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Xenbase | Current Xine

Xine Volume 9 - number 3, October 2009


Dear ,

Welcome to Xine, the source for Xenopus news and information. Here's
what's happening...
_____________________________________________________________
An important request for letters of support

Dear all,

On behalf of the Xenopus laevis genome DNA sequencing task force of
the Xenopus Community in Japan (XCIJ) chaired by Dr. Masanori Taira, I
am writing to ask if you would write a letter of support for the
complete genome DNA sequencing of Xenopus laevis to be proposed to
National Institute of Genetics (NIG) in Japan. Selected members of
XCIJ are currently discussing with the genome sequencing group at NIG
whether it is feasible with the aid of their sequencing capacity.
To convince them and make the project initiated, we need your letter
of support with the emphasis on the necessity and importance of the
Xenopus laevis genome sequencing.

We understand this is not an easy task, but we believe the
accomplishment of the project will bring us a number of benefits to
pursue biochemistry, cell and developmental biology with Xenopus laevis.
We also expect that the mechanism and biological significance of
tetraploidization will be uncovered by the complete genome sequencing
of Xenopus laevis.

Japanese Xenopus community is now building teams for gene annotation,
FISH, and for BAC library from the inbred J-stain maintained in Japan,
to cooperatively work with the genome sequencing group at NIG.
We would greatly appreciate it if you could write a letter addressed
to "Xenopus community in Japan" hopefully with the letterhead of your
affiliation, by October 31.

The letter can be sent electronically to my e-mail address.

Sincerely yours,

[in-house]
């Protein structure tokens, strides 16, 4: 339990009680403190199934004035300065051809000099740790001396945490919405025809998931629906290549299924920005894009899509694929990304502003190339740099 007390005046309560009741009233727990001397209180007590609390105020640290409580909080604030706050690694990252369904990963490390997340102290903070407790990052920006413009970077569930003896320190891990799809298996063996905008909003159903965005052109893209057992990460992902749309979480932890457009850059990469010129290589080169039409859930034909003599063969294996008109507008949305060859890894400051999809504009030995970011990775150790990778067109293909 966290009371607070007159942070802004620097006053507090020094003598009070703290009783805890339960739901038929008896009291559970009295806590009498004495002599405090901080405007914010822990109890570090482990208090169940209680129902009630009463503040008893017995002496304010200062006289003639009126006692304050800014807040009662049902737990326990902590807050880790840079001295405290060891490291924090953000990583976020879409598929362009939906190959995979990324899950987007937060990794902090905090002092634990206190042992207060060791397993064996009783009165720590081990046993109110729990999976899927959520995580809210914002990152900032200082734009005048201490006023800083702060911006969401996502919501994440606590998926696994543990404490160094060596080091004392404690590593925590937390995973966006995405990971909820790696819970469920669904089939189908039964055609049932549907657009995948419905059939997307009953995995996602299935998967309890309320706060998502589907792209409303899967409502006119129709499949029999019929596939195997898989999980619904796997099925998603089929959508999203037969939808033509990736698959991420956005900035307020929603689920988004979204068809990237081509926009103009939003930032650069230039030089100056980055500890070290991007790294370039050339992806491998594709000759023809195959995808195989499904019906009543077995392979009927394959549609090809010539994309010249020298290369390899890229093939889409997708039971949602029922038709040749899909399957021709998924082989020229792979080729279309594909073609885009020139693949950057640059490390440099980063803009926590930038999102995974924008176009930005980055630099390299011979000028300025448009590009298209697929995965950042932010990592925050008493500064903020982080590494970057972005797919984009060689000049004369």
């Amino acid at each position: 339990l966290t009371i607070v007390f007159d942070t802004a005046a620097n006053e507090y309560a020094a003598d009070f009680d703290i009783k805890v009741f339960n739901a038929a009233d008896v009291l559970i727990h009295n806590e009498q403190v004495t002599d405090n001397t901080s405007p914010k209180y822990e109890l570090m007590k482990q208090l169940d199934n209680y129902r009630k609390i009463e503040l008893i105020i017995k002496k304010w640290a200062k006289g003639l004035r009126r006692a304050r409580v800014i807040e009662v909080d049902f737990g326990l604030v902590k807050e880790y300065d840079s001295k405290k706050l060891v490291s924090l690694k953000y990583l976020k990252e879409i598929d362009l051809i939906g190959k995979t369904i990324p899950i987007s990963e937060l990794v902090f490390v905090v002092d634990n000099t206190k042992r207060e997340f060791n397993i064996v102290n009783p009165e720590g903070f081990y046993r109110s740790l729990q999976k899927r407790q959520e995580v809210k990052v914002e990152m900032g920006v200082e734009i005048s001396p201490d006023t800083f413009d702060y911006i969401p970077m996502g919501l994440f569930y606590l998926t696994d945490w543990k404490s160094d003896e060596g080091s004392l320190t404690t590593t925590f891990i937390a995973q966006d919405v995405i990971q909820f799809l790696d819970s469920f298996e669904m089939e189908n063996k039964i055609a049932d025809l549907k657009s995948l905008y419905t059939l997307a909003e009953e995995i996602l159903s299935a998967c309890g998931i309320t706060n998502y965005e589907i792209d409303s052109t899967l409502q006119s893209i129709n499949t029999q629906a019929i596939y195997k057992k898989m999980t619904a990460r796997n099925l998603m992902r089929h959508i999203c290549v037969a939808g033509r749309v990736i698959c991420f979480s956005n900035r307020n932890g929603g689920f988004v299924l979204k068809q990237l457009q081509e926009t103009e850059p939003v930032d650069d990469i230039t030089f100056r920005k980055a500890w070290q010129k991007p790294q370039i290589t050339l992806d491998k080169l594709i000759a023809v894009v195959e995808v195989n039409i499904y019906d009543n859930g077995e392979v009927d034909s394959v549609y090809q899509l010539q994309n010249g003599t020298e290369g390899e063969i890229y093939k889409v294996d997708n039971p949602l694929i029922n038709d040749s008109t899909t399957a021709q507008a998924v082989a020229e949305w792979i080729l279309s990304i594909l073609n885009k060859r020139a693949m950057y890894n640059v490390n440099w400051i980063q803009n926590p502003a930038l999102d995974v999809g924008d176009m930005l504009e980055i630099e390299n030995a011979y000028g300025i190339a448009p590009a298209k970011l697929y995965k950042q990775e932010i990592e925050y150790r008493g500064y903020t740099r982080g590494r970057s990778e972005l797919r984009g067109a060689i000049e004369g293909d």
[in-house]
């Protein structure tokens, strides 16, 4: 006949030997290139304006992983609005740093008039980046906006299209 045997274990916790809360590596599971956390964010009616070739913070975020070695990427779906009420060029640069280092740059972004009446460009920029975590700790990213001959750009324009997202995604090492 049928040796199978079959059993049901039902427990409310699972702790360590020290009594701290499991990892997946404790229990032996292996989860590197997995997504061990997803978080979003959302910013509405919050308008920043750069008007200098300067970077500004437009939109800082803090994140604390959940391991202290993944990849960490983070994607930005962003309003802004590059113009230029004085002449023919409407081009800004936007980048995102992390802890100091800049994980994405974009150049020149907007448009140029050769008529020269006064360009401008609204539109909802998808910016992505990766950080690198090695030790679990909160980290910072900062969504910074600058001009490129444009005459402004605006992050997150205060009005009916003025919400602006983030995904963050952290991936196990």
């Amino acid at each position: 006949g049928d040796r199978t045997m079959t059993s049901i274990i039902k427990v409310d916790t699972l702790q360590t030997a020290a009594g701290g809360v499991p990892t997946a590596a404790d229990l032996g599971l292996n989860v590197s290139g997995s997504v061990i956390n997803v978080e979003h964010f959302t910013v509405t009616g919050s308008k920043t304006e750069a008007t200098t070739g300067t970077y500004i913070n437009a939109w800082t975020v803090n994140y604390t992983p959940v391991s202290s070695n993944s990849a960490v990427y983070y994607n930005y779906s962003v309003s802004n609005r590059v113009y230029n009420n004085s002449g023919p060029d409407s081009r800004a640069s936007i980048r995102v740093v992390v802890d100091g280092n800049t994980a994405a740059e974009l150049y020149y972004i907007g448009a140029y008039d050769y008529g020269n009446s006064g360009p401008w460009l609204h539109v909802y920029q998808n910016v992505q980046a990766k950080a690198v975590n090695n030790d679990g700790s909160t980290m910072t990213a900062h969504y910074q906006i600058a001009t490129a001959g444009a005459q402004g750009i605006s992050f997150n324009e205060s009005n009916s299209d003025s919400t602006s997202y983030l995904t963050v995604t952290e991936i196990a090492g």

Masanori Taira, Chair of X. laevis genome sequencing task force
Makoto Asashima, Chair of XCIJ
Naoto Ueno

*several e-mail addresses are obtained from the past proposal for
Xenopus laevis genome sequencing at the initiative of Professor Don
Brown.
Naoto Ueno
National Institute for Basic Biology
38 Nishigonaka, Myodaiji-cho
Okazaki 444-8585, Japan
TEL: +81-564-55-7570
FAX:+81-564-55-7571

___________________________________________________
From Gert Veenstra

Recently we published Xenopus gastrula chromatin state and transcriptome maps. These include ChIP-seq profiles of H3K4me3, H3K27me3 and RNA Polymerase II, in addition to deep sequencing of cDNA (RNA-seq). We also have made a collection of experimentally validated, improved gene models.

Robert C. Akkers*, Simon J. van Heeringen*, Ulrike G. Jacobi*, Eva M. Janssen-Megens, Kees-Jan Fran´┐Żoijs, Hendrik G. Stunnenberg and Gert Jan C. Veenstra. 2009. A hierarchy of H3K4me3 and H3K27me3 acquisition in spatial gene regulation in Xenopus embryos. Developmental Cell, 17: 425-434.

<http://www.ncbi.nlm.nih.gov/sites/entrez?db=pubmed&cmd=Retrieve&dopt=AbstractPlus&list_uids=19758566&itool=pubmed_DocSum>

The visualization tracks are available at our web site: